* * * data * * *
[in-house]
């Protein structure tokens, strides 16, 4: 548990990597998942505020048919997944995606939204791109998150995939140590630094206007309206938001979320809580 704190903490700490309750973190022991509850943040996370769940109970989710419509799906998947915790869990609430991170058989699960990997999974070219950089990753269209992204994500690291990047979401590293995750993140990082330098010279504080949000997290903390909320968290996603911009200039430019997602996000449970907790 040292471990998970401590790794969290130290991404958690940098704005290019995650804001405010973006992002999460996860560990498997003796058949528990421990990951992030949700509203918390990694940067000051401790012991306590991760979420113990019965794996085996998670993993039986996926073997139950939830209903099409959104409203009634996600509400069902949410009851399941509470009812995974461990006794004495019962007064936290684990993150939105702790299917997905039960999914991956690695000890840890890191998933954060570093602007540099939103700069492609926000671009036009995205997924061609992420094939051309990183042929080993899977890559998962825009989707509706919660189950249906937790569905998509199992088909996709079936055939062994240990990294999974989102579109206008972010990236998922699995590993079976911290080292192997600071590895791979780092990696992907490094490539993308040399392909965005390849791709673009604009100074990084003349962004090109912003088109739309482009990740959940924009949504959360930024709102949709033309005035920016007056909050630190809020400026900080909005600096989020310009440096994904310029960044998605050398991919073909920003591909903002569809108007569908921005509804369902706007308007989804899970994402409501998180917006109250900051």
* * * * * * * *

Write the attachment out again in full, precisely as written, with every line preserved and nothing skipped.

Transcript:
[in-house]
């Protein structure tokens, strides 16, 4: 548990990597998942505020048919997944995606939204791109998150995939140590630094206007309206938001979320809580 704190903490700490309750973190022991509850943040996370769940109970989710419509799906998947915790869990609430991170058989699960990997999974070219950089990753269209992204994500690291990047979401590293995750993140990082330098010279504080949000997290903390909320968290996603911009200039430019997602996000449970907790 040292471990998970401590790794969290130290991404958690940098704005290019995650804001405010973006992002999460996860560990498997003796058949528990421990990951992030949700509203918390990694940067000051401790012991306590991760979420113990019965794996085996998670993993039986996926073997139950939830209903099409959104409203009634996600509400069902949410009851399941509470009812995974461990006794004495019962007064936290684990993150939105702790299917997905039960999914991956690695000890840890890191998933954060570093602007540099939103700069492609926000671009036009995205997924061609992420094939051309990183042929080993899977890559998962825009989707509706919660189950249906937790569905998509199992088909996709079936055939062994240990990294999974989102579109206008972010990236998922699995590993079976911290080292192997600071590895791979780092990696992907490094490539993308040399392909965005390849791709673009604009100074990084003349962004090109912003088109739309482009990740959940924009949504959360930024709102949709033309005035920016007056909050630190809020400026900080909005600096989020310009440096994904310029960044998605050398991919073909920003591909903002569809108007569908921005509804369902706007308007989804899970994402409501998180917006109250900051």